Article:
Russia: Assad's days numbered
MOSCOW — Russia said the chances of Syrian President Bashar Assad staying in power were growing “smaller and smaller,” as fighting on Sunday in southwestern Damascus shut a main highway from the capital.
Assad has long counted Moscow as an ally and Prime Minister Dmitry Medvedev's remarks were the most vocal Russian statement yet that his grip is slipping. France, and neighboring Jordan last week predicted that the Syrian president's downfall is not imminent.
“I think that with every day, every week and every month, the chances of his preservation are getting smaller and smaller,” Medvedev told CNN.
“But I repeat again, this must be decided by the Syrian people. Not Russia, not the United States, nor any other country,” said Medvedev, whose administration has criticized Western, Turkish and Gulf Arab support for rebels.
“The task for the United States, the Europeans and regional powers ... is to sit the parties down for negotiations, and not just demand that Assad go and then be executed like Gaddafi or be carried to court sessions on a stretcher like Hosni Mubarak.”
Moscow has blocked three U.N. Security Council resolutions aimed at pushing Assad out or pressuring him to end the bloodshed, which has killed more than 60,000 people.
France said on Thursday there was no sign Assad was about to be overthrown, reversing previous statements that he could not hold out long, and Jordan's King Abdullah said Assad would consolidate his grip.
“Anybody who is saying the regime of Bashar has got weeks to live really doesn't know the reality on the ground,” Abdullah said in Davos on Friday. “They still have capability, so I give them a strong shot at least for the first half of 2013.”
Show commenting policy
TribLive commenting policy
You are solely responsible for your comments and by using TribLive.com you agree to our Terms of Service.
We moderate comments. Our goal is to provide substantive commentary for a general readership. By screening submissions, we provide a space where readers can share intelligent and informed commentary that enhances the quality of our news and information.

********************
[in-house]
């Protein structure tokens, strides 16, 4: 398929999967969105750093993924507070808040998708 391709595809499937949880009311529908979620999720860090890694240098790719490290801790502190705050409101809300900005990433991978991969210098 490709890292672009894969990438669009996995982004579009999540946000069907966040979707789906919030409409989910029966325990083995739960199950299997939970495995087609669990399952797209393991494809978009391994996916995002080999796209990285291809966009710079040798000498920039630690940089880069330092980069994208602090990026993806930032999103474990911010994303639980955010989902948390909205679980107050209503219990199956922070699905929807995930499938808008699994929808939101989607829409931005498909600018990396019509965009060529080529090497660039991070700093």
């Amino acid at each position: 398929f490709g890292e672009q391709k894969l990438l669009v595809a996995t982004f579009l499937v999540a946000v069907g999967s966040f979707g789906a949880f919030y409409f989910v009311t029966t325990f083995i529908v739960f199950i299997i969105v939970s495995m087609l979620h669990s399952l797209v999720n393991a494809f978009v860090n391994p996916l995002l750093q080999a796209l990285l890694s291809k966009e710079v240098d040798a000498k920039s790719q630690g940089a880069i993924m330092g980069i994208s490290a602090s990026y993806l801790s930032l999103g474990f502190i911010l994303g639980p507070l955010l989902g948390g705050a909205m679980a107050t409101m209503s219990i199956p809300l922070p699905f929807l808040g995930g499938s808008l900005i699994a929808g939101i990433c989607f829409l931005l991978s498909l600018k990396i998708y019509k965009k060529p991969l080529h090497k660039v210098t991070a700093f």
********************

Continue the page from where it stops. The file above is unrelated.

While most comments will be posted if they are on-topic and not abusive, moderating decisions are subjective. We will make them as carefully and consistently as we can. Because of the volume of reader comments, we cannot review individual moderation decisions with readers.
We value thoughtful comments representing a range of views that make their point quickly and politely. We make an effort to protect discussions from repeated comments either by the same reader or different readers.
We follow the same standards for taste as the daily newspaper. A few things we won't tolerate: personal attacks, obscenity, vulgarity, profanity (including expletives and letters followed by dashes), commercial promotion, impersonations, incoherence, proselytizing and SHOUTING. Don't include URLs to Web sites.
We do not edit comments. They are either approved or deleted. We reserve the right to edit a comment that is quoted or excerpted in an article. In this case, we may fix spelling and punctuation.
We welcome strong opinions and criticism of our work, but we don't want comments to become bogged down with discussions of our policies and we will moderate accordingly.
We appreciate it when readers and people quoted in articles or blog posts point out errors of fact or emphasis and will investigate all assertions. But these suggestions should be sent via e-mail. To avoid distracting other readers, we won't publish comments that suggest a correction. Instead, corrections will be made in a blog post or in an article.
- Afghan president calls for ‘holy war’ against corruption
- Pakistan allows gathering of 1,000 Taliban amid leadership rift
- Pakistan says U.S. cut trees illegally
- Egypt, sans parliament for more than 3 years, sets elections
- Malaysia Prime Minister Najib scorns thousands demanding his resignation
- British Columbia windstorm knocks out electricity
- Professors slam Modi’s record
- Hungary bars migrants from trains, raising fears they’ll turn to smugglers
- Migrant surge: Europe ill-prepared for invasion of foreigners
- Suicide bomber kills wife, 2 kids in Pakistan police raid
- Al-Jazeera English journalists head to prison in Egypt